Speaking of which, I think what really has me sold on ToA's combat isn't so much the flashiness of the Artes nor the Boost Strikes - it's actually how satisfying the basic fighting formula is to play and master throughout the game. Putting aside your Artes for the moment, players will have to learn how to chain combos together while evading enemies, as this will be your bread and butter when your Artes and support skills aren't available. Of course, all of this gets exponentially better as Alphen and his allies level up and acquire more skills and Artes.
Yeah, I get that it's starting to sound a bit like a Soulslike, but don't worry - it's nowhere near as punishing, and this is coming from someone who can't get past that apparently-basic horseback lancer boss in Sekiro: Shadows Die Twice (yes, I'm real bad at it). Furthermore, I'm a complete newbie to the Tales battle formula in the first place, so when I say that the game won't bully you out of your mind if you mess up, you know it's true. Heck, if you 're having that much trouble, just tweak the AI settings accordingly in the strategy menu - it's surprisingly detailed.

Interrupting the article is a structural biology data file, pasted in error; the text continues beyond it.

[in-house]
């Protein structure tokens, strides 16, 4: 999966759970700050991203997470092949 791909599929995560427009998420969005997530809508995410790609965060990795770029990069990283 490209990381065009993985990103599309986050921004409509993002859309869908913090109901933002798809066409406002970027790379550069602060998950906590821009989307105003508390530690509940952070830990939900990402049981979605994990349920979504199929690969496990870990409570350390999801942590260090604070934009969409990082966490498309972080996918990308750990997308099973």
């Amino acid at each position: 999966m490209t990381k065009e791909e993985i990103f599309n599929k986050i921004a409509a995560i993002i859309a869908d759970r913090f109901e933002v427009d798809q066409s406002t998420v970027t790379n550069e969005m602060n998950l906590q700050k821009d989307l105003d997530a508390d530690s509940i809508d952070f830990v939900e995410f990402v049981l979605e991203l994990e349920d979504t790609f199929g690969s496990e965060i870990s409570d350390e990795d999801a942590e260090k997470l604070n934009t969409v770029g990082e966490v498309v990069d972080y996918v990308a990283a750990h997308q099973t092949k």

At the same time, it also feels gloriously, even hilariously good when you manage to time your evades and blocks respectively. In fact, the game knows it feels so good that it even allows you to counter attack in slow-motion! This occasional brief moment of, for lack of a better term, "sheer perceived godliness" really helps to solidify the combat package as a whole, and it also makes you want to master the timing, if only so you can constantly re-experience the euphoria of being a one-Dahnan army.
As for the other gameplay aspects, like gathering resources, forging equipment and exploring the world of Dahna, it's pretty standard fare as far as JRPGs go in general, though the good thing is that you don't really have to grind for anything. Most of the resources will make themselves available by simply playing the game, so you don't have to set up camp and grind armadillos and other monsters for hours on end.